Keep libraries alive, check out a book
BALTIMORE — I still remember the first time my mother took me to a library. There was something magical about all those books. I think most people can recall the first time they carefully selected a book from the shelves and took it to the checkout desk. The library had paper cards when I was a child, and the staff member stamped the return date on it and slipped it into the back pocket.
Paper slips have been replaced by bar codes and card catalogs by extensive online databases, but libraries are still magical places for children and adults.
September is Library Card Sign-Up Month. And while many places now require a card for discounts or special "club benefits," a library card provides free access to a world of resources in print and online, with the expert assistance of librarians and other library staff.
Free public libraries were born in this country. As librarians, we believe that knowledge should be free and accessible to all. Libraries are a one-stop solution to finding a bestseller or childhood favorite - or even job or scholarship opportunities.
Unfortunately, people nationwide are finding it harder to access their local libraries. Many libraries are facing painful budget cuts. The New York Public Library is asking patrons to make donations at the checkout desk. Pennsylvania library funds have been cut in half. Several California libraries have put "wish lists" online for books they can no longer afford. West Virginia residents now have to pay $50 a year to check out books from the state university library - previously a free service. And the downtown Denver Public Library is now closed on Wednesdays.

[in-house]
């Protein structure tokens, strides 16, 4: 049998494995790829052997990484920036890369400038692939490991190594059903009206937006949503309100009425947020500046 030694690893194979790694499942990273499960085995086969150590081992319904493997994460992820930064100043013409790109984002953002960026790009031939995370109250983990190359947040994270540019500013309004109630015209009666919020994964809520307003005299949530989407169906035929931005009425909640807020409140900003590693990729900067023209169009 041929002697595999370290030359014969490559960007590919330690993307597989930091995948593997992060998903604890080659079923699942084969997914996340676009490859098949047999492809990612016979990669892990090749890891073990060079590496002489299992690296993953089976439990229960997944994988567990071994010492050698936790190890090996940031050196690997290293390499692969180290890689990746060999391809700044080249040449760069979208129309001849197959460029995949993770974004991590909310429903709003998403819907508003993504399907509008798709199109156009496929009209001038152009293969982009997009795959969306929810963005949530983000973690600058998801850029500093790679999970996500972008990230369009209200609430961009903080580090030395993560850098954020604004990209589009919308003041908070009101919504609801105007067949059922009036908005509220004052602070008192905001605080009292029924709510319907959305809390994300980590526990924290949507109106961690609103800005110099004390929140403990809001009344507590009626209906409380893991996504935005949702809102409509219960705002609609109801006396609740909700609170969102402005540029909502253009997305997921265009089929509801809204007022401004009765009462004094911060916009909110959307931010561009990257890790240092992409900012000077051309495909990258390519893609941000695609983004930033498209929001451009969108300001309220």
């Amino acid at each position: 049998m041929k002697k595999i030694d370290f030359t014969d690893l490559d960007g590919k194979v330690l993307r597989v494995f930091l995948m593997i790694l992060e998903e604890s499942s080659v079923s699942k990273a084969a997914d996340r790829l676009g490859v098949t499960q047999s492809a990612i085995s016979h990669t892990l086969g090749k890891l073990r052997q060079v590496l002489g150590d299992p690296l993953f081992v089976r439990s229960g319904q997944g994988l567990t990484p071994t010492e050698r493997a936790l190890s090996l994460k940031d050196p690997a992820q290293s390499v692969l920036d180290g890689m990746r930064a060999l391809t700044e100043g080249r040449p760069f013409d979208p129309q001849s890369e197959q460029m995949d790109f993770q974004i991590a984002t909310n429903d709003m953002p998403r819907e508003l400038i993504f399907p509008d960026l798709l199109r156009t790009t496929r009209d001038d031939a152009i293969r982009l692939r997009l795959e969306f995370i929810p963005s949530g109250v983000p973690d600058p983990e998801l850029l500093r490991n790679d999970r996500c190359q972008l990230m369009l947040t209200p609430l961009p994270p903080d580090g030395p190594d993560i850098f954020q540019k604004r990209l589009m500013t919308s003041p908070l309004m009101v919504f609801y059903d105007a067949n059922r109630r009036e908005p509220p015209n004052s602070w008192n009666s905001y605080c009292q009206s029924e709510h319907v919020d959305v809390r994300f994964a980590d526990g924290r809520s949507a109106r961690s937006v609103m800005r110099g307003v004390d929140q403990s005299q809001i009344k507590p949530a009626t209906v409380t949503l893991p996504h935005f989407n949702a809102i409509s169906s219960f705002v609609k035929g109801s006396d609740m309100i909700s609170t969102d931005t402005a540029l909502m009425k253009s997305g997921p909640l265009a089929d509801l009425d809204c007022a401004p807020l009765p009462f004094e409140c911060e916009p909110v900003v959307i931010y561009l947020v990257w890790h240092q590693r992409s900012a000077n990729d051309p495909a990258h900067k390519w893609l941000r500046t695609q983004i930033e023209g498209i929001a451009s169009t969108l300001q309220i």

For each of these stories, there are hundreds, if not thousands, of children and adults who'll have less access to their libraries and the great resources they house. Our national treasures are being put out of reach just when we are facing trying economic times and need libraries even more.
We're losing access to the great equalizer: knowledge.
And, as knowledge changes form, from paper to screen, libraries have been on the forefront of the digital revolution, ensuring that all Americans have free access to computers and the Internet. Yet budget cuts are shutting off computers and sending us farther behind the technology curve.
Unlike mega-bookstores, libraries aren't just located in malls or high-potential sales areas - they're in small towns and rural areas, too. (But many of our newest libraries have taken a clue from the bookstores and have introduced coffee shops and comfortable chairs - perfect companions to good books.) Libraries don't just stock bestsellers; they have obscure classics and nonfiction research books. Librarians can help your child find the reputable website to finish that school paper. Libraries don't just have audio books for the visually impaired or commuter - they have Braille books. With degrees in library science and navigation experience, librarians not only find what you're looking for, but they know a dozen resources that you didn't even know you needed.
As you finish up back-to-school shopping, remember that a library card is your child's best school supply. It's free and it won't go out of style. Public libraries offer homework help and after-school programs - keeping kids reading for the fun of it year-round.
This month, support your local library by taking someone there who hasn't yet discovered its magic. Or, if it's been a while, come check us out again - you'll be pleasantly surprised. Maybe you'll find the latest Stephen King or that memoir you haven't gotten around to reading. Checking out a book from your local library shouldn't be just a memory.
• Carla Hayden is president of the American Library Association and executive director of the Enoch Pratt Free Library in Baltimore.